To talk about Green sea turtles, one of the large species that eat seagrass which helps to maintain healthy seagrass beds. When they graze, they increase the productivity and nutrient content of seagrass blades. Without constant grazing, seagrass beds become overgrown and obstruct currents, shade the bottom, begin to decompose and provide suitable habitat for the growth of slime molds. Older portions of seagrass beds tend to be overgrown with microorganisms, algae, invertebrates, and fungi.

Next, the hawksbill sea turtle equipped with beak-like mouths, they forage on a variety of marine sponges. By doing this, they change the species composition and distribution of sponges in coral reef ecosystems. Sponges compete aggressively for space with reef-building corals. By removing sponges from reefs, hawksbills allow other species, such as coral, to colonize and grow. Without hawksbills, sponges are likely to dominate reef communities, further limiting the growth of corals and modifying the very structure of coral reef ecosystems.

Sea turtle helps in maintain balanced food web, they provide food for fishes by carrying around barnacles, algae. Sea Turtles improves nesting beaches.

I was engaged in conservation projects with The Students Sea Turtle Conservation Network [SSTCN]. The Olive Ridley turtles that come to nest on the Chennai coast each January and are desperately in need of the help. We as volunteers help in the beaches of Chennai to save Olive Ridley Turtle eggs. Predators tend to eat eggs, human activity disrupting the hatching process, traders taking away eggs for sale as food, and climate changes, the numbers of hatchlings from each nesting is also falling. This is why the SSCTN’s process of hatching turtles in hatcheries and releasing them into the ocean plays a crucial role in keeping turtle numbers up. Olive Ridley numbers have been alarmingly declining in recent years. While the turtles are killed for their meat and the eggs harvested, the biggest threat they face is of adult turtles being accidentally caught in the fishing nets. What we do is we help her dig a hole and lay her eggs. After the turtles have laid their eggs and gone, we collect the eggs keep them in a safe place to let it hatch and release the hatchlings back into the sea. Working in this project helped me to understand more of the underwater world, problems that the creature face on daily basis. I am happy that I contributed a small amount from my side towards this mighty ocean.

As you already know I am a big fan of whales & sharks. I just cannot imagine a life without them in the ocean. As most of the people in the diving industry love to spend time underwater with these magnificent creatures. Who wouldn’t want to encounter a whale or shark on their dives? I hope everybody wants to, so keeping this in mind I think taking steps to conserve them is absolutely important not only to encounter but to keep our ecosystem balanced.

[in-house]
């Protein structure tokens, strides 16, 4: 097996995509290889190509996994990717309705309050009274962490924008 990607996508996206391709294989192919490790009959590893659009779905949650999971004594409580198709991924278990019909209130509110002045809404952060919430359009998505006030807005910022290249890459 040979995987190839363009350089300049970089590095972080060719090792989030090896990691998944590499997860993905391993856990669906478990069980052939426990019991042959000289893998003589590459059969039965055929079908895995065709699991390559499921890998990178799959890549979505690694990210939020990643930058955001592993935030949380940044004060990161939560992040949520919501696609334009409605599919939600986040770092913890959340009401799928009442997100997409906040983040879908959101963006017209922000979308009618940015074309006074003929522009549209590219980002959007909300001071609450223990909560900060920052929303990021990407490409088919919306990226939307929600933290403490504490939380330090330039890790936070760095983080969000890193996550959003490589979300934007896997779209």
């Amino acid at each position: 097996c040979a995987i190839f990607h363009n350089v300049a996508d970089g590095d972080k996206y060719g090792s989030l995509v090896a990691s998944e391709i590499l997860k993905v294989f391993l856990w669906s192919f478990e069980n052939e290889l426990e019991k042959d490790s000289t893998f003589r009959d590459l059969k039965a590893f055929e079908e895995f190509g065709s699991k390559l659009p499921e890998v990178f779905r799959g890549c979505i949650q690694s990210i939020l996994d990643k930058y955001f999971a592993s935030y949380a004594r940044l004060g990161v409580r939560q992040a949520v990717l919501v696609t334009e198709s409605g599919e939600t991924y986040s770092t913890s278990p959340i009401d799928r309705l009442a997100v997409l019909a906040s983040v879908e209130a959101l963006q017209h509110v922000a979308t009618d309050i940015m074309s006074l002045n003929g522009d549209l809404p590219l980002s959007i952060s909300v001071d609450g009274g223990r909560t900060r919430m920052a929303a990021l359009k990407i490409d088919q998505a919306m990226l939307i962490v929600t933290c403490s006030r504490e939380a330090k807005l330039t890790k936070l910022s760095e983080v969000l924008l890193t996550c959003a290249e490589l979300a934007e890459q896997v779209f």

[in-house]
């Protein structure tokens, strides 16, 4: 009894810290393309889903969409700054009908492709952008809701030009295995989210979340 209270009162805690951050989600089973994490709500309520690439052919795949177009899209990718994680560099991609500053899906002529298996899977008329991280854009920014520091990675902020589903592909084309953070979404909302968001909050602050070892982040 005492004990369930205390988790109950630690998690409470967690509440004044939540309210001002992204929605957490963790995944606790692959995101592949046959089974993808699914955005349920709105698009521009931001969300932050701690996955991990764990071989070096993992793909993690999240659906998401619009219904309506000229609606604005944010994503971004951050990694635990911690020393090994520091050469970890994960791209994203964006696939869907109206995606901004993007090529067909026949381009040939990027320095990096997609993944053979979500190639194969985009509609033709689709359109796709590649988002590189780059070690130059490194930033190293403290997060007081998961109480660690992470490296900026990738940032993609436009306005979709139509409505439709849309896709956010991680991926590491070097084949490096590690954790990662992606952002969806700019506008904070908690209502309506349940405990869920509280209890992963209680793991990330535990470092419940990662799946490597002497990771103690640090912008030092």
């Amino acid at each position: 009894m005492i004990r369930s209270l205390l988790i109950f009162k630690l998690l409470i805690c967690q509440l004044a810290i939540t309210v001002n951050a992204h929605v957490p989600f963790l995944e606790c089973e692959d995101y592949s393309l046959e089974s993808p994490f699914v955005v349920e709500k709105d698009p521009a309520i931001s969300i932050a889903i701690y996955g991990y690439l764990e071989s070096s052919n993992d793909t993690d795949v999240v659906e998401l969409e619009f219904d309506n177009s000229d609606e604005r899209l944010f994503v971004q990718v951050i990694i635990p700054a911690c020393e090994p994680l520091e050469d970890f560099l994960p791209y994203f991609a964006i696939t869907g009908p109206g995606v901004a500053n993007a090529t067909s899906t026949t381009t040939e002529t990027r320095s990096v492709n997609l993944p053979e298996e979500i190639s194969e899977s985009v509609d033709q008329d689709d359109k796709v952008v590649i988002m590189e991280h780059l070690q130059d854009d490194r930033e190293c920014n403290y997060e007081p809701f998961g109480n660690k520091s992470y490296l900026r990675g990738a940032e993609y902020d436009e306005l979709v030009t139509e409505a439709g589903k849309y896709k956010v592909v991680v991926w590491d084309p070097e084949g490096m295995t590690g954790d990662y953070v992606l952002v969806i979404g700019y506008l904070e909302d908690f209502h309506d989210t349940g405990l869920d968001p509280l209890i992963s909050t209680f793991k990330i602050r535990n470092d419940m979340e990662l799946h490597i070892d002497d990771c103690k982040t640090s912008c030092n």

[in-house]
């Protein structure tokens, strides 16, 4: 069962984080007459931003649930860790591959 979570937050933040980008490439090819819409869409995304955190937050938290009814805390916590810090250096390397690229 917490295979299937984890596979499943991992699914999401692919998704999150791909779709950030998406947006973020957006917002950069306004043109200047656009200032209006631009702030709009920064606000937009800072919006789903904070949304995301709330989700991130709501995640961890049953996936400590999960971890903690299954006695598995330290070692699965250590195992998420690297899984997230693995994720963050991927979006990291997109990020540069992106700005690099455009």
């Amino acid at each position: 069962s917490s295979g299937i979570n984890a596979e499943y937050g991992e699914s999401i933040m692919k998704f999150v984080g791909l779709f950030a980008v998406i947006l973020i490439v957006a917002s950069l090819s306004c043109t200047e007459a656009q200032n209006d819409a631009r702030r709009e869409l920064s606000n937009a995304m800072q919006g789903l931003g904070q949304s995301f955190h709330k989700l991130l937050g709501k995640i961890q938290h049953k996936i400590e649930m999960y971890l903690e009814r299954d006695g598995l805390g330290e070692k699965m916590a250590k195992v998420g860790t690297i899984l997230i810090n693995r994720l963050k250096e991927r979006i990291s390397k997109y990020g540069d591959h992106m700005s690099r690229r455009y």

Sharks play a vital role in our ecosystems and are considered a keystone species. They help maintain a healthy ecosystem by eating the dead, dying and weak animals while regulating prey populations. Sharks are already down just in the last 20 years, shark fin soup, a Chinese delicacy is threatening the survival of sharks as a whole. It is estimated that 100 million sharks are killed annually just for this Chinese dish. This horrific act involves cutting off only the fins of the shark while it is still alive and then throwing it back overboard to slowly die. This wasteful process leaves the shark motionless on the ocean floor unable to swim and breath. The health of our oceans depends on a healthy shark population. There are a number of ways you can help get involved in protecting our sharks. Don’t go to a restaurant that sells shark fin soup. Be aware of the ingredients in your cosmetics. Avoid cosmetics that are extraction from sharks.So make sure we all reduce using these products and could contribute towards increasing the population of sharks. Organizations that would help you in participating conservation for sharks and whales are “Project AWARE”, The Great Projects, Keiko conservation and lots more to get involved and bring a change to their population.

I got involved in a land project in Agumbe Rainforest Research Station (ARRS) to save animals. I was engaged in road kill survey. Our task is to take our bikes and then go on for a ride to find out where there are road kills took place. Be it a snake or frogs or any animal that lost its life in a road accident. The data tat needs to be collected is which place it took place, condition of the animal, did anyone happen to see and final a photograph of the animal. These data are collected and then given to analysis. After analyzing we then go around the resident and make them aware of what happened and ask them to be careful. Actually after this was carried out we were able to see less roadkill and the project is still being take care by the volunteers. I was also involved in a project on collecting data on mammals sighting at night. This helped saving people life and also their cattle.

Please do watch this small video below.

Now tell me does anybody want to destroy marine life. You can see how peaceful their world is and I have just taken you for a small ride to our ocean. There is more to see and experience in our oceans.

Karthik Prakash